ABOUT US

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ABOUT SCARF

SCARF is a young foundation recently founded by Steve Gijrath and Ellie Percey in aid of refugees of war in the Middle East.

Our aim is multi-faceted. First, we endeavour to contribute to the effort to collect, supply and distribute clothing and aid through the support and donations and individuals both in the local community and internationally. Second, we are contributing to a volunteer/foundational effort to approach the currently diffuse network of volunteers and groups aimed at education and skills development of refugee children, and create a united network of skilled volunteers willing to share their creative and educative expertise with those who are missing out on such key stages of development.

OUR STORY

SCARF's founders worked as independent volunteers on the island of Leros in November and December 2015. Here they worked at the port as part of an emergency response team (providing food, water, clothing and support to the medical organisations), while also volunteering in the refugee camp on the island. At camp, children were entertained by circus-activities, music and art. This is SCARF's inspiration.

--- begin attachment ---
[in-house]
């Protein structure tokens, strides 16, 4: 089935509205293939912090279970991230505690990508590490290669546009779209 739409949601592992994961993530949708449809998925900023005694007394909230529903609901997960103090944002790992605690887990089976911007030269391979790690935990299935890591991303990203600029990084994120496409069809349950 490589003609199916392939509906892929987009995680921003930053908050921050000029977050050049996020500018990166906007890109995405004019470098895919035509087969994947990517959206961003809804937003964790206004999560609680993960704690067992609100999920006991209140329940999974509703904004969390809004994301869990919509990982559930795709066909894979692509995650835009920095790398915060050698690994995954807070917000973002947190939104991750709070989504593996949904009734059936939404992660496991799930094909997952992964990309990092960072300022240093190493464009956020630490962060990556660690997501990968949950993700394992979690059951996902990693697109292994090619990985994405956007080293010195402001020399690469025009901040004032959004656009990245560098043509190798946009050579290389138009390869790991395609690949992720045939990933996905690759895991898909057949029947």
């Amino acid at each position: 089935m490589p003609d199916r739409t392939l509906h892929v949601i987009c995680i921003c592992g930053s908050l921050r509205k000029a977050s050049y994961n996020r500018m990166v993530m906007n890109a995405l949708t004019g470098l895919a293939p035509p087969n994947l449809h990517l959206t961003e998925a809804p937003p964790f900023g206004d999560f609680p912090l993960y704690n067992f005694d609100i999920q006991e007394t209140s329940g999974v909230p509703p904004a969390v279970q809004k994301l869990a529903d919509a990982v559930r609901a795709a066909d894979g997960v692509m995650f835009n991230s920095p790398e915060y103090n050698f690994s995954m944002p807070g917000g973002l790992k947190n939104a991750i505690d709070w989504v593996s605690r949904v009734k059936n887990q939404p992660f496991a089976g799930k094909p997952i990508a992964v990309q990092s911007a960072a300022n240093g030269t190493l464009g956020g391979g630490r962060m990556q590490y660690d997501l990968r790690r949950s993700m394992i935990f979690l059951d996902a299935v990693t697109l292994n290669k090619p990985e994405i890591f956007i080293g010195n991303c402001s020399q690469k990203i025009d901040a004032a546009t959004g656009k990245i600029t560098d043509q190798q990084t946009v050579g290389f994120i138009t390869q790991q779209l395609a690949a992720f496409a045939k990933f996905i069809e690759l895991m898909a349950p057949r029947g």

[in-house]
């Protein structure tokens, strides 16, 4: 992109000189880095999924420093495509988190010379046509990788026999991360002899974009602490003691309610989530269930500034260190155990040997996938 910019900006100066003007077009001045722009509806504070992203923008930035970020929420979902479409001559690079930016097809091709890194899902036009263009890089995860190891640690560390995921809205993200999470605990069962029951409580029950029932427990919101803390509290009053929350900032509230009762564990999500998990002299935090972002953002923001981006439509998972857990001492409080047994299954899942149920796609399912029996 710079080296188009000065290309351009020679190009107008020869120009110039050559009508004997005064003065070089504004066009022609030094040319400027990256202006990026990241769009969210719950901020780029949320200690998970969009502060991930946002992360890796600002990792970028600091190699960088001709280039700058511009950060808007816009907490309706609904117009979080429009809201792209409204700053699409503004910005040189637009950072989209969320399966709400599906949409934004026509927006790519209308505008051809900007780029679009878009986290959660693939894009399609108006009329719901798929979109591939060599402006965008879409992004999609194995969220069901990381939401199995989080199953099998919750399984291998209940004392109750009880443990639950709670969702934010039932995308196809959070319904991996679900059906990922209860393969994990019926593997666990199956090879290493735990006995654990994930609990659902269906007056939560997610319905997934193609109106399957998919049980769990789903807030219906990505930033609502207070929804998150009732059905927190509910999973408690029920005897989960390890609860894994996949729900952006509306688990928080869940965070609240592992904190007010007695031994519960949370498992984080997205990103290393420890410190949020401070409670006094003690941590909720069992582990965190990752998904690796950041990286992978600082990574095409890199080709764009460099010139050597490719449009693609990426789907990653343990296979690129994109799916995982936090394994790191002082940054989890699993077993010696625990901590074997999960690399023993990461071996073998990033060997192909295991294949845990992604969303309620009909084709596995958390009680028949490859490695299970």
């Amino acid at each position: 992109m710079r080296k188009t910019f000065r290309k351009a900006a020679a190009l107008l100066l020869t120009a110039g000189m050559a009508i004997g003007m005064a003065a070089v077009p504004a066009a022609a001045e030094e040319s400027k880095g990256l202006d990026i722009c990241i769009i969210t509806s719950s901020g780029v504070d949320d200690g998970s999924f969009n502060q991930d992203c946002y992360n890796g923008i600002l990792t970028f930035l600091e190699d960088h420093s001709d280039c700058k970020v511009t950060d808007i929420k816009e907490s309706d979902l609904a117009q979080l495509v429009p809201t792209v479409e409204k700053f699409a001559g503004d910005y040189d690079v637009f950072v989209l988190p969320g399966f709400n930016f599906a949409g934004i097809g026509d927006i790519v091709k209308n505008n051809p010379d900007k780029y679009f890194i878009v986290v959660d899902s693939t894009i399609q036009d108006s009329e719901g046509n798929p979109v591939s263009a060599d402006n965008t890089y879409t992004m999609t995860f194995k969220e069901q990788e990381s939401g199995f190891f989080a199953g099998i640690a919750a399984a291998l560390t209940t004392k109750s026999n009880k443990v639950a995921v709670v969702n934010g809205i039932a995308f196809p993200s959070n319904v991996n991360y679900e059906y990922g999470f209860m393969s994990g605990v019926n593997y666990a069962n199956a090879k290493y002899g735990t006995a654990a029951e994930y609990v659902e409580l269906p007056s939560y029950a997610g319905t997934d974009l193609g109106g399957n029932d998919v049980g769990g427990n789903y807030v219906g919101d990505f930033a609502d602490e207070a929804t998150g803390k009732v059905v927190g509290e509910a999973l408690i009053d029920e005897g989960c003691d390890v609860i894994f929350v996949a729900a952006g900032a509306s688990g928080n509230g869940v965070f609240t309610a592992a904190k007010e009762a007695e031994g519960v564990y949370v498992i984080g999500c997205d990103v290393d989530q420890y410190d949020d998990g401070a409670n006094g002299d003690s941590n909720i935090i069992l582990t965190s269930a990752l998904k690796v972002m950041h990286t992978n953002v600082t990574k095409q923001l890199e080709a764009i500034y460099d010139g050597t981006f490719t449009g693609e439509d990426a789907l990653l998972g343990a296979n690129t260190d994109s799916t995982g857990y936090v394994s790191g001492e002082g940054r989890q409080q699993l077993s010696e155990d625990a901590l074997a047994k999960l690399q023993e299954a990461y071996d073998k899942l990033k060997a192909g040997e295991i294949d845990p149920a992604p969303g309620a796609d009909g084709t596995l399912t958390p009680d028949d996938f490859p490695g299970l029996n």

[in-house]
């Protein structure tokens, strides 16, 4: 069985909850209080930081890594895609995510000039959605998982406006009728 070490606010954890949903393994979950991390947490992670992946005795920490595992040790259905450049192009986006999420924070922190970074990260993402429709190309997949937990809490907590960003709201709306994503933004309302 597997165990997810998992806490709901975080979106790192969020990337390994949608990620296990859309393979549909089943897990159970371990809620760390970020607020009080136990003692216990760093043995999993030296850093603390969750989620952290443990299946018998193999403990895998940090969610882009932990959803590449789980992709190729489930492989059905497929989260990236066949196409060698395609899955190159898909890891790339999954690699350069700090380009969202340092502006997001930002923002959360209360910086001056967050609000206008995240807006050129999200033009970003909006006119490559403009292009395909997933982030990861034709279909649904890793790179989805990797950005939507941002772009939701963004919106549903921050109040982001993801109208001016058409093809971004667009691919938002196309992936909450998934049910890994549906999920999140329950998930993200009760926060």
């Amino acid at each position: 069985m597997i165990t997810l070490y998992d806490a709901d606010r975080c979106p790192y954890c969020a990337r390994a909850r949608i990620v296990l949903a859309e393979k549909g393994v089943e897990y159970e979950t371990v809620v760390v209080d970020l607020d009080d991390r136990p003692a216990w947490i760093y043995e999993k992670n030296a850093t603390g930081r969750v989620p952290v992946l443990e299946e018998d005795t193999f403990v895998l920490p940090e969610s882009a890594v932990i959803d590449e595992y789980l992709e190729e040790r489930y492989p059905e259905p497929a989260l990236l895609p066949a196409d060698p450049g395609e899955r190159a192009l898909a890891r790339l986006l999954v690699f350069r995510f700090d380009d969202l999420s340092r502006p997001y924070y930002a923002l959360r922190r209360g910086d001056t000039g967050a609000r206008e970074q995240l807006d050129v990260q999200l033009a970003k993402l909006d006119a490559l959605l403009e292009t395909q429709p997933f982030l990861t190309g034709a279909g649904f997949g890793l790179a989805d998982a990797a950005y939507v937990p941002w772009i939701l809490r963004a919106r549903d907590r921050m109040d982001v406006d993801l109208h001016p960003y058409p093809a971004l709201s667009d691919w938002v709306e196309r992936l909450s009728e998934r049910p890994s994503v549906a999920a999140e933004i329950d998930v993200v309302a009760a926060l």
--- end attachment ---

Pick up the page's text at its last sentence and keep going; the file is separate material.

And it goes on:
SCARF was founded as an organisation focused on collecting clothing and aid in the local area of Amsterdam and Amstelveen in the Netherlands. Since then, the focus of SCARF has developed and adapted to suit the changing situation in Greece, concentrating more on the mental well-being of the refugees of Greece, education (especially the attainment of languages) and creativity.

Their STORY

Since March 20th 2016, Greece has become the temporary home of over 60,000 refugees who await news on their asylum claims and relocation while living in tent camps or exhausted buildings. They wait, in legal limbo, without knowing whether they will successful, or how long they will be waiting to find out. As this seemingly indefinite period of time unfolds, the time since the children were last in education and the adults were leading a productive, active and social life, increases.

The reality of past trauma hits hard, and the emotional trauma and confusion of losing home, family, culture and identity is a daily, even hourly, struggle. The children are desperate to learn, simply to be entertained, but are quickly losing discipline. The adults, whose identity is far more than "refugee", but also "mother, father, wife, husband, sister, brother, daughter, son, professional, academic, friend", receive no recognition for their life and work. This results in depression, anger, frustration, detachment and apathy. Self-harm is increasingly common.